Given the increased prevalence of wearable technologies, particularly devices that include single lead ECG information, we trained an additional deep learning model with information from only single lead ECG information to simulate the DLA’s performance with single-lead wearable information. With 1-lead ECG waveform data, DLA achieved an AUC of 0.744 (0.737–0.751) in detecting any stage CKD, with sensitivity and specificity of 0.723 (0.723–0.723) and 0.643 (0.643–0.643), respectively.
Since early detection of CKD is crucial to prevent disease progression and complications in older age, we tested the performance of our model in younger patients (<60 years of age). 12-lead and 1-lead ECG-based DLAs were able to detect any stage CKD with AUCs of 0.843 (0.836–0.852) and 0.824 (0.815–0.832) among patients under 60 years of age, respectively.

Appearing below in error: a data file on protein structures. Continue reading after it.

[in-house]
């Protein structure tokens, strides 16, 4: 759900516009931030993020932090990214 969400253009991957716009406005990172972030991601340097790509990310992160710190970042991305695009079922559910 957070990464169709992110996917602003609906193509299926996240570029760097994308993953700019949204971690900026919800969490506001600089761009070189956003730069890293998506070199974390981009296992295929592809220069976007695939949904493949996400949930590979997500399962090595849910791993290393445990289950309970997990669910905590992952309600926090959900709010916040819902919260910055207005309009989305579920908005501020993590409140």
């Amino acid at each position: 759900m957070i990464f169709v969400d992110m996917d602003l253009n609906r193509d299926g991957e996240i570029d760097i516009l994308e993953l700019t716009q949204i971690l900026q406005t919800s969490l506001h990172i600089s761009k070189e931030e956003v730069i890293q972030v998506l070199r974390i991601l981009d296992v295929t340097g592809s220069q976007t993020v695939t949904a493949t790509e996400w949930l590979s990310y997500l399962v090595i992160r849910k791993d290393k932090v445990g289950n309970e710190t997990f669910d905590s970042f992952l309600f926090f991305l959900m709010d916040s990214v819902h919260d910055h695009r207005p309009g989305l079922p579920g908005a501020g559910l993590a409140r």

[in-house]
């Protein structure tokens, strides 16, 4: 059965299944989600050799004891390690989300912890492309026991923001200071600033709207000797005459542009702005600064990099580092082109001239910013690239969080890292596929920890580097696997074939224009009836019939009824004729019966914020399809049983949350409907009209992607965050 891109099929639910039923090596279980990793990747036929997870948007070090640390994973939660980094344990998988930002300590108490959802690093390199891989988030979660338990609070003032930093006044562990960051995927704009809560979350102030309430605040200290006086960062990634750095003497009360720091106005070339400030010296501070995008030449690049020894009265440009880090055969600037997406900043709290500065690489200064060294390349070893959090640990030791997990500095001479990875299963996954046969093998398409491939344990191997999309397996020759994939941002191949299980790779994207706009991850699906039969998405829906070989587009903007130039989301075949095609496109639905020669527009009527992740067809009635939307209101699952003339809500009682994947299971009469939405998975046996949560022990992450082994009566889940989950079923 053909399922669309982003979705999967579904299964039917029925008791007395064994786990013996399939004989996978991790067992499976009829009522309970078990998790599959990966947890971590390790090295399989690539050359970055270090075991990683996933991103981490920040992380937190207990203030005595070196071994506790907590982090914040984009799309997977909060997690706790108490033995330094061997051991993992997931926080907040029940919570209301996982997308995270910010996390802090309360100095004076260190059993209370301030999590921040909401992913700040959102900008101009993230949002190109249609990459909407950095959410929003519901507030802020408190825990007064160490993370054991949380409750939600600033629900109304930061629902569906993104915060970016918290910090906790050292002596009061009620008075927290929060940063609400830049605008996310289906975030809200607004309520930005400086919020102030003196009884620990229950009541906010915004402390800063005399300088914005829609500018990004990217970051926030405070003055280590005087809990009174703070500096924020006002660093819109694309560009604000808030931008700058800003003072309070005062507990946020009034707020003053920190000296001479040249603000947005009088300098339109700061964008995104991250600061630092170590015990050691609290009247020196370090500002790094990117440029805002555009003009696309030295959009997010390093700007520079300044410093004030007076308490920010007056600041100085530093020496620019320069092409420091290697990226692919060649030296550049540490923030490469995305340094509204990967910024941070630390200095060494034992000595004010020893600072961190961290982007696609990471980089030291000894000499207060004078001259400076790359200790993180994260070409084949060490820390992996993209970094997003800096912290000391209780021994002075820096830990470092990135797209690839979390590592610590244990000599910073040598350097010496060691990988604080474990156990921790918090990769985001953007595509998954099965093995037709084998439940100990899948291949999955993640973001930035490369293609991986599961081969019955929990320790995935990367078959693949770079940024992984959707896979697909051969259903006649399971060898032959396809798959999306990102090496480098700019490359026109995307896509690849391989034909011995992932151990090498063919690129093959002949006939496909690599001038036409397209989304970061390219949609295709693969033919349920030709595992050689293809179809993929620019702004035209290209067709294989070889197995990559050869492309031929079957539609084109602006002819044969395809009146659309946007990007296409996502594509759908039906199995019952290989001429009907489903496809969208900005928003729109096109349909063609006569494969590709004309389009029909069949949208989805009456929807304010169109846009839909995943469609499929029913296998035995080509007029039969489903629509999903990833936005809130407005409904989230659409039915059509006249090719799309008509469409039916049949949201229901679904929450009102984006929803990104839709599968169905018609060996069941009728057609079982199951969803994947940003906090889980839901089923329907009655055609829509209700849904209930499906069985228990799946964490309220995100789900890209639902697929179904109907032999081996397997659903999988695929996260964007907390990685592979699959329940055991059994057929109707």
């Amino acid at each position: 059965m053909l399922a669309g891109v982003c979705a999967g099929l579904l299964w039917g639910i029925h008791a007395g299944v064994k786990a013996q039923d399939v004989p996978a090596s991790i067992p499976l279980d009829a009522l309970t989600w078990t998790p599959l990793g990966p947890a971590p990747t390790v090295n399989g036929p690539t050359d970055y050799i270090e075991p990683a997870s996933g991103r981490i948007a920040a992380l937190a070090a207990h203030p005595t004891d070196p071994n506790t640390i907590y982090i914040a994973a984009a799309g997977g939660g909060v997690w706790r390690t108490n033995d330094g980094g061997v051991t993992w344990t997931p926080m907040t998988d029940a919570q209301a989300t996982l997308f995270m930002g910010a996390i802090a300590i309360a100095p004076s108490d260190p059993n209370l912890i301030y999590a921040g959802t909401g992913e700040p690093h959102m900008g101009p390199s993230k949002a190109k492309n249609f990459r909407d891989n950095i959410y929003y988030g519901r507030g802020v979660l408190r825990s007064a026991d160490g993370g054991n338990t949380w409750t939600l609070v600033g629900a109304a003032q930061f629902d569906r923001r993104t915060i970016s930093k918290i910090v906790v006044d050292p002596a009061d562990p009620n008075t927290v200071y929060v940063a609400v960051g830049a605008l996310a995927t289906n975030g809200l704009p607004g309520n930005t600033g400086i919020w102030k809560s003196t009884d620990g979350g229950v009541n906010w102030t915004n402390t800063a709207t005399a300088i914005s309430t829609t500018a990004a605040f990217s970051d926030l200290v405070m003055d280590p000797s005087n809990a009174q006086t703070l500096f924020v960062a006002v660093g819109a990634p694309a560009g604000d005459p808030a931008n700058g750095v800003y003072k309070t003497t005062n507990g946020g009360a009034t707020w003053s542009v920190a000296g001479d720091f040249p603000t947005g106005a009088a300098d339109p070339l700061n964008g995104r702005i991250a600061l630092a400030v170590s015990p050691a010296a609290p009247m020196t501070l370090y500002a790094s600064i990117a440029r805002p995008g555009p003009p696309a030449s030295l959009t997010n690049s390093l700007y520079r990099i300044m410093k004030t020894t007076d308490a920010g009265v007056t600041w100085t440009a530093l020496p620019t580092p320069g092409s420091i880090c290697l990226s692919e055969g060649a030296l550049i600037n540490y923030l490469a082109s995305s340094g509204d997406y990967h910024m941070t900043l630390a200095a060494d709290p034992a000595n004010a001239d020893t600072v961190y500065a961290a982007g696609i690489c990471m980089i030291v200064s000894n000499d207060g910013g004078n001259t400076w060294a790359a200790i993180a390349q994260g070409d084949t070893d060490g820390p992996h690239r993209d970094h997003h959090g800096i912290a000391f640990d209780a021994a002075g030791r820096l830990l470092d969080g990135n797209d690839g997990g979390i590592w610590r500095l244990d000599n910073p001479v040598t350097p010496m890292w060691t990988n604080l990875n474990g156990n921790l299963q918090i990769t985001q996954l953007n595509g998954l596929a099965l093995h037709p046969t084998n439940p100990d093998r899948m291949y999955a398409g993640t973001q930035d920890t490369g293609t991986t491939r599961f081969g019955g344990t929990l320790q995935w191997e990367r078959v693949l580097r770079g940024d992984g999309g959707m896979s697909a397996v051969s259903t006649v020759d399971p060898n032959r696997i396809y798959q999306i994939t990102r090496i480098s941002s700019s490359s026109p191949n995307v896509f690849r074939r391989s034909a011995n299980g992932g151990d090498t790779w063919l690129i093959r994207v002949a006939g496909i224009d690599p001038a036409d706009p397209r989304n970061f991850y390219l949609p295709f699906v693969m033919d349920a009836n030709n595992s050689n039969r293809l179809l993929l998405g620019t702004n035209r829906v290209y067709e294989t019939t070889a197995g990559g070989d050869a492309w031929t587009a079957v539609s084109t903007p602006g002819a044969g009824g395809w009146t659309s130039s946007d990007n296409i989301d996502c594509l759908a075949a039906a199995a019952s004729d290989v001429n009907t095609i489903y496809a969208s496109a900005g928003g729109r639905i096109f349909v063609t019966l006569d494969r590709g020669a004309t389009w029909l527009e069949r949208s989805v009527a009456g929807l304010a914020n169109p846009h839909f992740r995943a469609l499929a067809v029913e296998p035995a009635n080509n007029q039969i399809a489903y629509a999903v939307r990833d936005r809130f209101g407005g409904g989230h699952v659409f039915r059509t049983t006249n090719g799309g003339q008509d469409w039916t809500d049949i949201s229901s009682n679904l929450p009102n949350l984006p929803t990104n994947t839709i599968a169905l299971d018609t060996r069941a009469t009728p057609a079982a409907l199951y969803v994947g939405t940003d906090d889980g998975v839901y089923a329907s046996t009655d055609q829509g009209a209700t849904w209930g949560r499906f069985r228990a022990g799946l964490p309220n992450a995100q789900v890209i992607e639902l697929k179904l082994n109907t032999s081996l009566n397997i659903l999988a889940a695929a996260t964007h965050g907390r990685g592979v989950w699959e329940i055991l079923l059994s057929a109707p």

We also tested the performance of our model separately among diabetic, hypertensive, older patients, who are generally considered as high-risk subgroups. 12-lead based model detected CKD with an AUC of 0.747 (0.707–0.783) among diabetic patients, an AUC of 0.711 (0.696–0.725) among patients with hypertension, and an AUC of 0.706 (0.697–0.716) among patients greater than 60 years old. When the model was trained with 12-lead ECG waveform, age, sex, diabetes, and hypertension, the model achieved similar discrimination of any stage CKD in the held-out test set with an AUC of 0.79 (0.781–0.798). Detailed results for 1-lead and 12-lead ECG-based DLA performance in the held-out test set are presented in Tables 2 and 3, while AUC curves are illustrated in Supplementary Fig. 1.